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Slave wages

"Slave wages" Continued...

Issue: "The trouble with Tommy," May 4, 2002

Other incidents unfold without international attention or sometimes even local notice. During Yussef's lengthy case a relative was murdered by a mob after becoming a Christian. More recently, a gunman entered a Christian bookshop in February and fired off two shots at the store manager, missing the target but grazing an assistant on the chin.

But U.S. policies aren't always helpful to Pakistan's persecuted Christians. Muslims from Pakistan are much more likely to receive visas to visit the United States than Pakistani Christians. One reason is they are more likely to own property-making them more likely to return to Pakistan, in the eyes of U.S. immigration officials. One deacon in Mr. Khokha's church applied four times to visit the United States, with invitations from American churches, and each time was rejected.

Mr. Musharraf appeared ready to amend the blasphemy law a year ago. In April 2000, reports Compass Direct, he announced procedural changes to restrict "misuse" of the blasphemy law, including a magistrate's review of the evidence before a case was registered. But after two weeks of heavy protests launched by Islamist leaders, the government backed down, and the statutes were never changed.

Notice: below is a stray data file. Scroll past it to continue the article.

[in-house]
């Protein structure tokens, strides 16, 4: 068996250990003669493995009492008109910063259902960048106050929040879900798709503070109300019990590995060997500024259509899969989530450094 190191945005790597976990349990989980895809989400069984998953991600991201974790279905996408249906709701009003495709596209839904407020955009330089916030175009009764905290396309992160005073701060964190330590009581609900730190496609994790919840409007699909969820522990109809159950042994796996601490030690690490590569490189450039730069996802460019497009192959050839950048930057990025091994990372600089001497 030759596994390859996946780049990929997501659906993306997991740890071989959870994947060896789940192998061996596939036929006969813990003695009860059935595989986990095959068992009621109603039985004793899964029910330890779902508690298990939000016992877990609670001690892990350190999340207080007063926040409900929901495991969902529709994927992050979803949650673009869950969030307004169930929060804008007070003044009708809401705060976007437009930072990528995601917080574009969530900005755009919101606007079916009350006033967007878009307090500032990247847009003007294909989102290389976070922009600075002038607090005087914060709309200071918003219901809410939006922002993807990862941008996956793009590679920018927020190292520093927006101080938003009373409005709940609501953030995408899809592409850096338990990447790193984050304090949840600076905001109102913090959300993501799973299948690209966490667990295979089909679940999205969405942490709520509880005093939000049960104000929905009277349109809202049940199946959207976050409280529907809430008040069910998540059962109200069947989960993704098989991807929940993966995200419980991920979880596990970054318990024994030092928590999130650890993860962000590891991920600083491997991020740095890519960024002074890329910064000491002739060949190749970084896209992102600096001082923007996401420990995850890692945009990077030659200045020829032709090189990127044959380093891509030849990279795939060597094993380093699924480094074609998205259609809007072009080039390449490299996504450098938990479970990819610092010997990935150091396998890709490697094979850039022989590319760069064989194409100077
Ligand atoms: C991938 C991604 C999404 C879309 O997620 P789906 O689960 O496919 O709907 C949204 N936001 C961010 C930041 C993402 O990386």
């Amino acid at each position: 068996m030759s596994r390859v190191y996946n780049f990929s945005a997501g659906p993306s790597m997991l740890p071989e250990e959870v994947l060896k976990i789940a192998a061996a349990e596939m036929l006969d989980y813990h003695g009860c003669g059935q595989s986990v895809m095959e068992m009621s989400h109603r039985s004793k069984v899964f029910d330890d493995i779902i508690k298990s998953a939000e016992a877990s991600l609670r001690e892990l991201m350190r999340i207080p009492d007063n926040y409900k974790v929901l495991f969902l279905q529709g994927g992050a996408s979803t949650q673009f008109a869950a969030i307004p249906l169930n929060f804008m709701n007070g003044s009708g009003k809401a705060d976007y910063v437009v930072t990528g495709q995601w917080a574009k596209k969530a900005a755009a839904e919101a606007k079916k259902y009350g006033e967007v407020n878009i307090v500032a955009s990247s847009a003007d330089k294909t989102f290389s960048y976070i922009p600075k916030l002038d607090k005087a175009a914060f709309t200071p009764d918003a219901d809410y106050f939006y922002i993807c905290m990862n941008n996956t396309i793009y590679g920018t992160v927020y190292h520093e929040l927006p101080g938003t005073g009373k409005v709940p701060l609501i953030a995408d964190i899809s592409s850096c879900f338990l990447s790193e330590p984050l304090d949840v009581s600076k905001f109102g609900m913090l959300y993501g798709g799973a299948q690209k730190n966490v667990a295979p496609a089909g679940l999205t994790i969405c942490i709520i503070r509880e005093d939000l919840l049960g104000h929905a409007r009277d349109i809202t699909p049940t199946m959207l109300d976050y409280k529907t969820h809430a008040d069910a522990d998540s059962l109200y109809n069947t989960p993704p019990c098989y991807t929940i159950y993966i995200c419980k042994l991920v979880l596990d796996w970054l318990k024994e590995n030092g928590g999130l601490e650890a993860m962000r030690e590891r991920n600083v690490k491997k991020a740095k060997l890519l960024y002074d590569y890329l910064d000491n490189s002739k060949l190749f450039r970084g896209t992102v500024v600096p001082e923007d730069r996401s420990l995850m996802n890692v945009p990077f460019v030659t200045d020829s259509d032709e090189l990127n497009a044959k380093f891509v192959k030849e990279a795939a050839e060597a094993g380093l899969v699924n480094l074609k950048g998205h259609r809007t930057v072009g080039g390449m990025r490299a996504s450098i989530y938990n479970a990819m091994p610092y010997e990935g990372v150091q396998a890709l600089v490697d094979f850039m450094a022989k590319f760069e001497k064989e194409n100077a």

U.S. lawmakers tried a little arm-twisting on the eve of Mr. Musharraf's visit to the United States in February. They introduced a resolution in the House of Representatives urging Pakistan to repeal the blasphemy law. But Mr. Musharraf's government was swift to reaffirm the law. Before Mr. Musharraf returned to Pakistan, government spokesmen issued statements reaffirming the law. The Supreme Court of Pakistan ruled that the government was prohibited from introducing "any amendment of fundamental nature" in the constitution.

Mr. Musharraf likely won't face opposition on that issue as he campaigns to legitimize his rule. Those affected by the law are a distinct minority-and they are working 12-hour shifts.

-Doug Bandow is a Senior Fellow at the Cato Institute

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